Scientists at the International Advanced Research Centre for Powdered Metallurgy and New Materials (ARCI), Hyderabad, have developed a new method for making alloys of high strength. Austenitic steel, a special alloy, is among the promising structural materials used in power plants and reactors owing to excellent creep, corrosion and oxidation resistance compared with ferritic or ferritic–martensitic steels. It can withstand high temperatures, large stress, chemically reactive environments and intense neutron radiation fields, but suffers from inferior tensile strength and stress corrosion resistance at higher temperatures. Besides, one of the major concerns over its use in advanced nuclear power reactors is severe swelling due to irradiation, which can be reduced by introducing stable nano-oxide particles into the austenite matrix. The high-energy ball milling method used to disperse oxide particles in metal matrix invariably leads to powder sticking to the milling media and thus decreasing the milled powder yield. Using carbon-containing process control agents (PCA) such as stearic acid results in carbon pickup, which will promote coarsening of oxide particles.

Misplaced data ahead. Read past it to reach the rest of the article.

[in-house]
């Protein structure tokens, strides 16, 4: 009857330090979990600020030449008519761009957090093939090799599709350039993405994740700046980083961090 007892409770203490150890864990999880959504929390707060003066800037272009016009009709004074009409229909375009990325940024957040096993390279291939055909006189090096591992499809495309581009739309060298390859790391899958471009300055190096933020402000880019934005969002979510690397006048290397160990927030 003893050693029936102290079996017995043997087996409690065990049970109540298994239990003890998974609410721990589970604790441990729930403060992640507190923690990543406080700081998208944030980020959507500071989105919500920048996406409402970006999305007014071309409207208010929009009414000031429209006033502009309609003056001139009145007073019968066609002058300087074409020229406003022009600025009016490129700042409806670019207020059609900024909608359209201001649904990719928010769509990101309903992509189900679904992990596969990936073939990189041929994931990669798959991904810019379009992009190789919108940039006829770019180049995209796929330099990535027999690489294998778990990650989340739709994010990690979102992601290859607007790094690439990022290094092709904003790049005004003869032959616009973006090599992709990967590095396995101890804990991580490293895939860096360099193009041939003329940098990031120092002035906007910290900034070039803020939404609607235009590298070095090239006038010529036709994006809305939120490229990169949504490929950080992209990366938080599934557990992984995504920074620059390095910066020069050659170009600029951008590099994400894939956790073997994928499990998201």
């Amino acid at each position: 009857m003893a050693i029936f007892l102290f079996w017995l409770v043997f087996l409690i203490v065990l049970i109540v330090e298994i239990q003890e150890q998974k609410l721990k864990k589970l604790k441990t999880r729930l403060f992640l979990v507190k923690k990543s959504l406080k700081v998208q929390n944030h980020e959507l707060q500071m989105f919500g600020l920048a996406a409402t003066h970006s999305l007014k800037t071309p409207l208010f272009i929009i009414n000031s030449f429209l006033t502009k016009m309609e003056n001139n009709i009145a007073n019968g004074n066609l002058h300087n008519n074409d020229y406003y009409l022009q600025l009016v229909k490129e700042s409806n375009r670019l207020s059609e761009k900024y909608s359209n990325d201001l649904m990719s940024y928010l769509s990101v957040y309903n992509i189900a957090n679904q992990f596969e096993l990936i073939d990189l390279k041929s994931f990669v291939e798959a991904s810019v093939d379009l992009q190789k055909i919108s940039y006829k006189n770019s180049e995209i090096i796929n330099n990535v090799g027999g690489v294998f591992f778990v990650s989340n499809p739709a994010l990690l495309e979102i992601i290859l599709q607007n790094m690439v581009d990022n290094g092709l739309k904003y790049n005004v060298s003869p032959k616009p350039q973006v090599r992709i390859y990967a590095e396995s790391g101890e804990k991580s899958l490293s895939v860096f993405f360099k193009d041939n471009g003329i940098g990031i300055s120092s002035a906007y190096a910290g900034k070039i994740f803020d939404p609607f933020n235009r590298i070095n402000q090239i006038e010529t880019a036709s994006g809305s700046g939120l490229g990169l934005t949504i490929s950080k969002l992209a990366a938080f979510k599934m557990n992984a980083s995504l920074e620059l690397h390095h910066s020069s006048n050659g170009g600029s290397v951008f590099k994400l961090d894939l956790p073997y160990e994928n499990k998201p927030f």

A two-stage ball milling without the addition of any carbon-based PCA was employed by the ARCI scientists. The first-stage milling is aimed at dispersing the oxide particles into the ferrite matrix, which is the starting powder microstructure, and the second-stage milling is to transform the oxide dispersion strengthened (ODS) ferritic steel into austenitic ODS (AODS) steel by the addition of nickel.
Nitrogen gas was used as the PCA in both stages of milling to improve the milled powder yield. The alloy developed in this method was found to have one of the best combinations of yield strength and fracture strain.
Copper for silver
The shining grid lines you see in a photovoltaic solar module is silver, a costly metal, which is only expected to become dearer because the e-mobility and 5G telecom sectors will also want it. Can you use a cheaper metal in place of silver in PV cells?
Yes, says Dr Markus Glatthaar of the Fraunhofer Institute, Germany. Glatthaar, an expert in metallisation and structuring, has developed an electroplating process for the promising heterojunction technology to replace silver with copper. Copper is many times cheaper and more readily available than silver.
“We developed a special electroplating process that makes it possible to use copper instead of silver for the busbars,” explains Glatthaar. This even improves conductivity — the copper contact lines are particularly narrow on account of their laser structuring. The light-absorbing silicon layer experiences less shading than with silver lines. This improves electricity yield.
The Fraunhofer team also used aluminium as a masking layer. “We were able to adapt the process parameters and develop a special type of electrolyte which ensures that the aluminium’s extremely thin, native oxide layer can reliably fulfil its insulating function. This was an important milestone for the success of our research project,” says a press release from Fraunhofer Institute quoting Glatthaar.